PROSTHETIC valve replacement is associated with persistent late complications related to the mechanical nature of artificial valves.1-3 These difficulties continue to stimulate the search for better valve substitutes. Fresh aortic valve homografts have been found to be the ideal replacement for use in the subcoronary position.4 Conversely until very recently no homograft substitute was available for use in the mitral area.5-7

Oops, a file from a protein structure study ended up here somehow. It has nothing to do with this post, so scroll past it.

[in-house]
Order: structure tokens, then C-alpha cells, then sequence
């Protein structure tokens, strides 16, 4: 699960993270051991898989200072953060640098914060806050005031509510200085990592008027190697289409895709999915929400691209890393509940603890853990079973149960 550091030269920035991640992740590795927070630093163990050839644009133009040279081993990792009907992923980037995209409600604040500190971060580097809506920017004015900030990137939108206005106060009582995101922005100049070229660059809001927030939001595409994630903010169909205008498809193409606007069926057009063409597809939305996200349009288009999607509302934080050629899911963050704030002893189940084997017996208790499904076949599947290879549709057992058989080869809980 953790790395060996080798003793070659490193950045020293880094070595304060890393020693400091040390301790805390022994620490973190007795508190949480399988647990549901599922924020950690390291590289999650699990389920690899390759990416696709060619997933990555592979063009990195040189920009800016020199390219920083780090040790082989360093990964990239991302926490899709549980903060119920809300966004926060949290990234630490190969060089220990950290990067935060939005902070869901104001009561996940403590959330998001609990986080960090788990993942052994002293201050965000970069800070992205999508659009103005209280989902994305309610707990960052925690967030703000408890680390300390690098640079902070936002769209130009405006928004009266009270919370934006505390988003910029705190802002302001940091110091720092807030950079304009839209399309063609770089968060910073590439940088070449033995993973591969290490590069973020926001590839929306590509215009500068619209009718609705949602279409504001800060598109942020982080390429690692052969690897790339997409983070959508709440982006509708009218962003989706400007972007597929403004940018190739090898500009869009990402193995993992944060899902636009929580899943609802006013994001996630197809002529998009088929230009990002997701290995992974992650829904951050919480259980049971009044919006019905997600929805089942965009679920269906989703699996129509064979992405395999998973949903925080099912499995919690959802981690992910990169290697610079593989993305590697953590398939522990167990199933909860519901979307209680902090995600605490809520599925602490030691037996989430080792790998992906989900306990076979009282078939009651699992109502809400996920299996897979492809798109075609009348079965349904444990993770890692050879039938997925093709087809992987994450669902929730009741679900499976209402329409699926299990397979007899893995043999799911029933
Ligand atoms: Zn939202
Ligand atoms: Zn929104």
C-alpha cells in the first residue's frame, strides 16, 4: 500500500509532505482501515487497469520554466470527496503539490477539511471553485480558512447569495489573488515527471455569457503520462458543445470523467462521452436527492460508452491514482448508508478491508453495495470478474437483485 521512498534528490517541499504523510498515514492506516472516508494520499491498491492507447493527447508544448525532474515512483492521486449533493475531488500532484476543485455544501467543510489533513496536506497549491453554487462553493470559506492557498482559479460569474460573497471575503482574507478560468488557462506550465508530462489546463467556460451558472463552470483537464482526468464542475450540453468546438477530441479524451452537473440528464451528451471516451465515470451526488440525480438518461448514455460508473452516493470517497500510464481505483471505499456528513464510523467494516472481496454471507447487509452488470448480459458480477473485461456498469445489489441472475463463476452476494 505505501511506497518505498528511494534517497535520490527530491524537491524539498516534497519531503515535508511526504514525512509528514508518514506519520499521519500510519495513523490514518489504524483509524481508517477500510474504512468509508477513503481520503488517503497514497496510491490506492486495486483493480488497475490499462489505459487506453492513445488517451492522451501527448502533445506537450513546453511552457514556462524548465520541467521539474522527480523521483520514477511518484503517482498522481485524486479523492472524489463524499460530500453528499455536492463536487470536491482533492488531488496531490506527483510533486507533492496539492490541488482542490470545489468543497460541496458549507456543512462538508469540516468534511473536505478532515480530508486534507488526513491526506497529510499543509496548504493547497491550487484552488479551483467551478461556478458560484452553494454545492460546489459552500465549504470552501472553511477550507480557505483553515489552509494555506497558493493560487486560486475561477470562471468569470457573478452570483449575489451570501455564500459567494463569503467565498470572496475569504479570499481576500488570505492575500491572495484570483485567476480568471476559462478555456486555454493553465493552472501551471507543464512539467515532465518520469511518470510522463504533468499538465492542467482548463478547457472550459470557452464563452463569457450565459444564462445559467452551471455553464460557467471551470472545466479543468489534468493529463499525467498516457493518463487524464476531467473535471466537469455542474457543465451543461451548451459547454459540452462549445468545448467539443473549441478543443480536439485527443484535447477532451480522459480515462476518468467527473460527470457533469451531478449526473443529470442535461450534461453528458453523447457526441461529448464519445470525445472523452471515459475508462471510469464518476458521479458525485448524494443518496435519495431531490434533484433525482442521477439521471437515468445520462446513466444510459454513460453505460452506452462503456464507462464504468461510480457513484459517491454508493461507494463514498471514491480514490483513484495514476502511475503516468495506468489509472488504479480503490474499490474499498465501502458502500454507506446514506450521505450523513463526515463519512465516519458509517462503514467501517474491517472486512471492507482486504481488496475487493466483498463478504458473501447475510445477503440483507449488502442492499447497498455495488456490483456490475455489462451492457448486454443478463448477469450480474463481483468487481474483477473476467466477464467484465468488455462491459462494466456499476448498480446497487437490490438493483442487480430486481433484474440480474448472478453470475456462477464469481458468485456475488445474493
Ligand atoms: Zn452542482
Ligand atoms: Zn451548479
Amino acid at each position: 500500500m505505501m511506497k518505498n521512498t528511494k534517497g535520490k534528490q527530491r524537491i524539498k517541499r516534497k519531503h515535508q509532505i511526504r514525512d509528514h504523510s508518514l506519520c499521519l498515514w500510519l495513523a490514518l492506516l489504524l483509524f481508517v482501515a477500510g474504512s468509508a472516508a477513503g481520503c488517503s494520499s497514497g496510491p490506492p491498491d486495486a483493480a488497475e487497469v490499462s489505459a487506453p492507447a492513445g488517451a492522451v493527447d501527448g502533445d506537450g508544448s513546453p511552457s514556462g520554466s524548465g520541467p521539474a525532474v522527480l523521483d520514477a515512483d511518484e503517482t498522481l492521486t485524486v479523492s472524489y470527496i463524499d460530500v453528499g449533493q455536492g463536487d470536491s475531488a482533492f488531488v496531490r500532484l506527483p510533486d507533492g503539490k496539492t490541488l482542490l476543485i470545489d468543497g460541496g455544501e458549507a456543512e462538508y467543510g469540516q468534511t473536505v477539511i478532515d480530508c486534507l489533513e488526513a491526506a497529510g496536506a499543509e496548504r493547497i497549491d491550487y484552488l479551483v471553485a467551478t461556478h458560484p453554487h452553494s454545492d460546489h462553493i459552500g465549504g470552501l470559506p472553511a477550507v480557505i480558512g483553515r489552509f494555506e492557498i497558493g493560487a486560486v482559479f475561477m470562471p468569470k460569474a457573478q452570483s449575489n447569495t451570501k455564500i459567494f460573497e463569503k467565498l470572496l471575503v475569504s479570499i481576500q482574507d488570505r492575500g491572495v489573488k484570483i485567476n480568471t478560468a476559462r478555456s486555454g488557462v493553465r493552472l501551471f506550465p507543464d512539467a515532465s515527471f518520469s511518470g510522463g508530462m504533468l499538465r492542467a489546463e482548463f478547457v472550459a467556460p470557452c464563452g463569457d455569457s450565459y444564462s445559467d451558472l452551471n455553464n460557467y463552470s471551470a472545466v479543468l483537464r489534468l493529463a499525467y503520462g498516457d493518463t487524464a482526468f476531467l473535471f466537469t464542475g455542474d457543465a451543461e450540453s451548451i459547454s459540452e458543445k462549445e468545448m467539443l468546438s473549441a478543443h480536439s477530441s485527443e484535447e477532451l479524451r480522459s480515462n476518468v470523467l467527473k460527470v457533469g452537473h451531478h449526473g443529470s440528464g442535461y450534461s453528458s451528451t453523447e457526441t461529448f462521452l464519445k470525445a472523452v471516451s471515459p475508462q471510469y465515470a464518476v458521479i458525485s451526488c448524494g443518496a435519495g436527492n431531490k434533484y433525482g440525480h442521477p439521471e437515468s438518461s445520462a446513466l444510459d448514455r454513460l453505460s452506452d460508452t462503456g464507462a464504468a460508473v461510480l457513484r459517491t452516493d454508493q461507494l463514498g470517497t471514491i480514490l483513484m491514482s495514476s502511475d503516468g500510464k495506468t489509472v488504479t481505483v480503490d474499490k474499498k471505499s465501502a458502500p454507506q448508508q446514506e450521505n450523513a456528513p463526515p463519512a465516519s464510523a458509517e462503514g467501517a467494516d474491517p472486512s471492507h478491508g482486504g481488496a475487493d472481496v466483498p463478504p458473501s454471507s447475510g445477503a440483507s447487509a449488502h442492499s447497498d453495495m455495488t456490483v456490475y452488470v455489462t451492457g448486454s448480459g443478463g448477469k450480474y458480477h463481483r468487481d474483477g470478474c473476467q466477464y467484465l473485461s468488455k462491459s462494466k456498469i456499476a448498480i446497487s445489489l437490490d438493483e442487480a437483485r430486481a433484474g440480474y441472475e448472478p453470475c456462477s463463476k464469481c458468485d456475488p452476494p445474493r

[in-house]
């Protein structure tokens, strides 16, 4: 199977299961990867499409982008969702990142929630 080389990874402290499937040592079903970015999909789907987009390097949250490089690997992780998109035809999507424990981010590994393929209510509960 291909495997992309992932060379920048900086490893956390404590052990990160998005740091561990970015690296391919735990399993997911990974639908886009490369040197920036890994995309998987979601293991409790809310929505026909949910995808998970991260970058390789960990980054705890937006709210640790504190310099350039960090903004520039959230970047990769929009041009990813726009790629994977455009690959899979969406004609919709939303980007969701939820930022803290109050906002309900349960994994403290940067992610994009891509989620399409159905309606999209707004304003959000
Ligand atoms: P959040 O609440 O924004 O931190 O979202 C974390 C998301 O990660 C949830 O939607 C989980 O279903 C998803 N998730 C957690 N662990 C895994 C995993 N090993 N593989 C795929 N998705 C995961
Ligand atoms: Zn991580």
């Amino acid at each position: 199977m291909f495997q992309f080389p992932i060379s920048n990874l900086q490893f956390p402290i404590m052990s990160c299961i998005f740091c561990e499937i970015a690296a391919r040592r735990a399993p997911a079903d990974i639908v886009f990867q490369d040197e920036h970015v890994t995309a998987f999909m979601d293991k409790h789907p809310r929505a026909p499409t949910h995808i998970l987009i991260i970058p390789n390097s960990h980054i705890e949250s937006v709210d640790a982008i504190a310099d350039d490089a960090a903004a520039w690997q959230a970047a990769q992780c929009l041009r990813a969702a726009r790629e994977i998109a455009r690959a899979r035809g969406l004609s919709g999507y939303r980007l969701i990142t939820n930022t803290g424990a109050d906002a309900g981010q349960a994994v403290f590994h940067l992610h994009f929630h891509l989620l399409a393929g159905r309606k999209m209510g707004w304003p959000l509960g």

Our results with Starr-Edwards replacement in multiple valve disease have been reported.8 The hospital mortality in this series is within a reasonable range. Complications associated with the prolonged use of mechanical valves, however, continue to be significant. The three year morbidity and mortality at our instituion is 20% for mitral, 10% for aortic, and 25% for multiple valve replacement. Nearly all complications are related to thrombosis, embolism, or hemorrhage from anticoagulation.
Adaptation of the fresh aortic homograft for use in all intracardiac positions would alleviate